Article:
Sure, when I’ll come back to one of the things Is this what I’ve been surprised in my 20 plus years of trying to introduce new products to what is historically a slow to change market. I’ve been really pleasantly surprised over probably last 3 to 5 years, how much more open the building materials market is to new tech and new products. It just seemed like forever. If your new people you know, I told you to come back in 5 to 10 years, when you’re a proven at least today with the composite product that we’re showing folks, they seem comfortable with the category of composite that wasn’t always so on building materials. So from an education point of view, that’s almost a little bit minimal, explaining that the value of composites it’s really the awareness and saying this product exists and it does this now the way we do that through the through mediums, it really is almost 100% digital marketing in terms of how we do our outreach, which is a radical departure from what I did for the first 20 years of my career. The point there, the digital marketing in though leaps and bounds and I don’t know where the tipping point occurred where the vast majority of the market that we’re after responds to digital marketing. But again, when you know who you’re trying to reach, you’ve got a pretty good idea of the value you can bring to them and you can articulate that and a very clean message, whether it be an email, a short video, a social media posts or whatever you put in that crisp value proposition in front of, ah, highly high potential target, you just don’t have to spend the money and efforts that we used to trying to kind of blanket the airwaves of you will with the generic message of this product is probably good for you. Figure out if it is and ask us about it.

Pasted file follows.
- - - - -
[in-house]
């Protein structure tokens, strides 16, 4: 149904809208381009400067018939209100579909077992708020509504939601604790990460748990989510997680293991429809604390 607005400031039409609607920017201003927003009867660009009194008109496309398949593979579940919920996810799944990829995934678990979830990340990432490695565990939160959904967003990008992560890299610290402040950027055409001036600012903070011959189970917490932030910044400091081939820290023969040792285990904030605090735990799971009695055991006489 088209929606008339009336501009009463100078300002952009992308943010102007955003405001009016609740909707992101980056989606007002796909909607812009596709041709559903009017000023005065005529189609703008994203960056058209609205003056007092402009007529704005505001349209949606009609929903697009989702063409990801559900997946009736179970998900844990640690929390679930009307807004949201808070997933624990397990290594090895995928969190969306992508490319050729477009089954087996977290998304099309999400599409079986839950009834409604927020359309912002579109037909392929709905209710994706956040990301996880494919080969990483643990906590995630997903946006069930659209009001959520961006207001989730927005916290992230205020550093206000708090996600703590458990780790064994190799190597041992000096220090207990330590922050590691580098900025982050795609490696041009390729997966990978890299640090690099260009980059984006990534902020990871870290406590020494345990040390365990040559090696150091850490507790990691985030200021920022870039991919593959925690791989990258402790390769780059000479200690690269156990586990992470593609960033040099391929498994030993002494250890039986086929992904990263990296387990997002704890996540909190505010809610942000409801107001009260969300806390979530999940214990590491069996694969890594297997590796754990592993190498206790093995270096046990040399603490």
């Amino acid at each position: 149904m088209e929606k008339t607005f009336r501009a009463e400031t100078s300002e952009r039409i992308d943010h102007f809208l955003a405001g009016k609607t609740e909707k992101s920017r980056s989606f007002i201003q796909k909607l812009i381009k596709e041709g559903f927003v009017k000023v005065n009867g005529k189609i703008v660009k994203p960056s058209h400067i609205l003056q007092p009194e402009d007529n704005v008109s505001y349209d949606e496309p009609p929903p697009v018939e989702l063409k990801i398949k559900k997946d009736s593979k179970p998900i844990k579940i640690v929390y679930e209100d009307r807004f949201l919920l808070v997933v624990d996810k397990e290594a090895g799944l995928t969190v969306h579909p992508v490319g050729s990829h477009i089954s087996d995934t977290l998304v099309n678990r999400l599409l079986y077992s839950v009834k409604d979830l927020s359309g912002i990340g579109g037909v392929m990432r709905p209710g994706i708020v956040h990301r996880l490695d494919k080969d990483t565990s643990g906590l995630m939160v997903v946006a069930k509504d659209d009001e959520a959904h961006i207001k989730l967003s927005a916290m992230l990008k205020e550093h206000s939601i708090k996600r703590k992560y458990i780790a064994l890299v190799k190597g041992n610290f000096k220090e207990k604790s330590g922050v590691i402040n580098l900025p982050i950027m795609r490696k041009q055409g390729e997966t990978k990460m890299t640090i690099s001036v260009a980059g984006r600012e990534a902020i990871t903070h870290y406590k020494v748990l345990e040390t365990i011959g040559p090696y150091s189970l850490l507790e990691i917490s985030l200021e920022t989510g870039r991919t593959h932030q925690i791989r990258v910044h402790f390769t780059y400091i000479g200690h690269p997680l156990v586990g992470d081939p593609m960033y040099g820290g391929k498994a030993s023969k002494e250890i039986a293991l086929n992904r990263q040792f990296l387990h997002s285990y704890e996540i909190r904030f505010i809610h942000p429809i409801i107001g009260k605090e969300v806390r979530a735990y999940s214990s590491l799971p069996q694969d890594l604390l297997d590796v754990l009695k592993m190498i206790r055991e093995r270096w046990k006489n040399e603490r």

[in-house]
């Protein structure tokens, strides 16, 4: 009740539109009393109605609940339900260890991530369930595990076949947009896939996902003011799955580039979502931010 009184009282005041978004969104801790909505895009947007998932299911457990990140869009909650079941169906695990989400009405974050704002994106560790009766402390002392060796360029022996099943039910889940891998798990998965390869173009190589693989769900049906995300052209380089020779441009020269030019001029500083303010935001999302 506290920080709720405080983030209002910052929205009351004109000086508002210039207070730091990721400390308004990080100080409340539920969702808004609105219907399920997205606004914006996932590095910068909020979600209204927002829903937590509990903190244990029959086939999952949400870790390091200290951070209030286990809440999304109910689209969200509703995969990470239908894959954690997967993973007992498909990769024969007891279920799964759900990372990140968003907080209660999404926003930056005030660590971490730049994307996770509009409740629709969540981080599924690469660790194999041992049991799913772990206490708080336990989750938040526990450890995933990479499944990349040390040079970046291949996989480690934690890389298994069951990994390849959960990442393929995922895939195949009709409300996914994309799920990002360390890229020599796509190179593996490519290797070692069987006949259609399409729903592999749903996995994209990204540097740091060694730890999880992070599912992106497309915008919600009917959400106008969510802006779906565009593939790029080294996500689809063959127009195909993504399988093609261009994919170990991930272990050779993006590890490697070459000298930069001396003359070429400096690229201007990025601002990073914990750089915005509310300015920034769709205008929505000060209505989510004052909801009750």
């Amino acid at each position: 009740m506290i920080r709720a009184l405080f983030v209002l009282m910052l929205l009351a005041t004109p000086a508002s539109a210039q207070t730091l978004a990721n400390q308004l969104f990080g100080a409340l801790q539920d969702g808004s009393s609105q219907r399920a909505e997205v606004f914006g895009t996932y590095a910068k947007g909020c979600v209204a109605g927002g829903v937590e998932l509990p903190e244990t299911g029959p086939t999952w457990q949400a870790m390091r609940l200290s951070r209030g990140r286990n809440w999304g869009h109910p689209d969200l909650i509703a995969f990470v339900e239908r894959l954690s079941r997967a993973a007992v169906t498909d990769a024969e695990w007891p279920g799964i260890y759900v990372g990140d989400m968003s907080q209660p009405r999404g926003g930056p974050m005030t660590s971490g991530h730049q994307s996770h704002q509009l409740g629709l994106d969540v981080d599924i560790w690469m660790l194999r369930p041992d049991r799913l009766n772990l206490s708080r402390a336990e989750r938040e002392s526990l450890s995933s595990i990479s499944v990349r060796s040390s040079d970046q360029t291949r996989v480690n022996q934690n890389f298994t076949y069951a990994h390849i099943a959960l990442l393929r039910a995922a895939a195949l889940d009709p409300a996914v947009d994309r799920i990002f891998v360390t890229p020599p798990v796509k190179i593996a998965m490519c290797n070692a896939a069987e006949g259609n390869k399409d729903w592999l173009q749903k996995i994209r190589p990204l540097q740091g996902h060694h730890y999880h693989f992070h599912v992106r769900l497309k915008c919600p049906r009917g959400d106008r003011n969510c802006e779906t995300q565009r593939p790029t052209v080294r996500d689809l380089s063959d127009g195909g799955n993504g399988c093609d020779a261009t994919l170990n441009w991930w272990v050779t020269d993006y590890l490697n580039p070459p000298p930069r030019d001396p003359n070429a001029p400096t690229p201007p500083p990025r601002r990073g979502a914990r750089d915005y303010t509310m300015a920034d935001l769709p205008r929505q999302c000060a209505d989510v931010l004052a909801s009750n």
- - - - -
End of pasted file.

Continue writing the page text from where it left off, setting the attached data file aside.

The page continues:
Tim
Or at least if you are doing that on digital it costs a fraction, I mean, a fraction of a fraction of a fraction of what it would be to do TV or her paid at a magazine or something like that.
Ben
Part of it is a born of necessity to my prior career over for large companies with lots of people and resources, um, when you’re starting up a new company, you don’t have that luxury, but sometimes curse. And so that forced us to really say for the people we have in the time available, let’s make sure we’re only talking to the most highly qualified people who want to hear from us. I don’t want to spend time chasing people down That may or may not want to hear what I have to say, so that necessity forces to get really targeted and really crisp. So the hours were spending on the phone or going to meet. People are only the highest quality leads and people who wanna hear from us.
Tim
And with digital, you’re able to dial in the target so much that you aren’t going to be spending outside of where you need that money to be too. And another thing you mentioned that I think is interesting. When you’re this early in a product launch, you do need just some level of exposure.
Ben
Yes
Tim
You know, you’re mixing like you said, a static exposure. This product exists. What’s the name? How does it look? Getting that in front of people getting your touch points over time, matching that with content and then eventually what digital? You could get them to a more tractable solution if they re engage with your content through a cookie or something like that or a pixel for re targeting.